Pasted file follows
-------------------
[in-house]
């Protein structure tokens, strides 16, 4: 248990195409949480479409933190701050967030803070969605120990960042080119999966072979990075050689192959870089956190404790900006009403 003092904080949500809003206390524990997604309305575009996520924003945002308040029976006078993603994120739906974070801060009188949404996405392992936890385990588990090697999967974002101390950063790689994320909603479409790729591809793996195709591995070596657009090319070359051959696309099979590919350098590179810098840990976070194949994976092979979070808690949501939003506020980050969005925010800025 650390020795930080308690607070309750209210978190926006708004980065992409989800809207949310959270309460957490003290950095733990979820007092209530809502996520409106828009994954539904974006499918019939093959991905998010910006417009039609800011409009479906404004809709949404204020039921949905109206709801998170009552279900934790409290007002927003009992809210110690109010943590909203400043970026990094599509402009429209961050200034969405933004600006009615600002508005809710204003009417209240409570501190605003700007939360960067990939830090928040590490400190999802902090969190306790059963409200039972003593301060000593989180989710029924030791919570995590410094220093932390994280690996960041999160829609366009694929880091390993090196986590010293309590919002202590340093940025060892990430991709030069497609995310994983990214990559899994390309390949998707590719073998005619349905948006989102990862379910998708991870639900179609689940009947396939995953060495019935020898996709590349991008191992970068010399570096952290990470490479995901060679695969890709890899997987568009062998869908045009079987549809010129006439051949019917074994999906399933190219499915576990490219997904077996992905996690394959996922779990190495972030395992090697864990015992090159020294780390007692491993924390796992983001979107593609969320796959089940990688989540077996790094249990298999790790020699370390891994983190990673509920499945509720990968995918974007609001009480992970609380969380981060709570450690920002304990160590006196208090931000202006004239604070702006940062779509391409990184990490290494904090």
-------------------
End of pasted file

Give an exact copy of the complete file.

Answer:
[in-house]
């Protein structure tokens, strides 16, 4: 248990195409949480479409933190701050967030803070969605120990960042080119999966072979990075050689192959870089956190404790900006009403 003092904080949500809003206390524990997604309305575009996520924003945002308040029976006078993603994120739906974070801060009188949404996405392992936890385990588990090697999967974002101390950063790689994320909603479409790729591809793996195709591995070596657009090319070359051959696309099979590919350098590179810098840990976070194949994976092979979070808690949501939003506020980050969005925010800025 650390020795930080308690607070309750209210978190926006708004980065992409989800809207949310959270309460957490003290950095733990979820007092209530809502996520409106828009994954539904974006499918019939093959991905998010910006417009039609800011409009479906404004809709949404204020039921949905109206709801998170009552279900934790409290007002927003009992809210110690109010943590909203400043970026990094599509402009429209961050200034969405933004600006009615600002508005809710204003009417209240409570501190605003700007939360960067990939830090928040590490400190999802902090969190306790059963409200039972003593301060000593989180989710029924030791919570995590410094220093932390994280690996960041999160829609366009694929880091390993090196986590010293309590919002202590340093940025060892990430991709030069497609995310994983990214990559899994390309390949998707590719073998005619349905948006989102990862379910998708991870639900179609689940009947396939995953060495019935020898996709590349991008191992970068010399570096952290990470490479995901060679695969890709890899997987568009062998869908045009079987549809010129006439051949019917074994999906399933190219499915576990490219997904077996992905996690394959996922779990190495972030395992090697864990015992090159020294780390007692491993924390796992983001979107593609969320796959089940990688989540077996790094249990298999790790020699370390891994983190990673509920499945509720990968995918974007609001009480992970609380969380981060709570450690920002304990160590006196208090931000202006004239604070702006940062779509391409990184990490290494904090």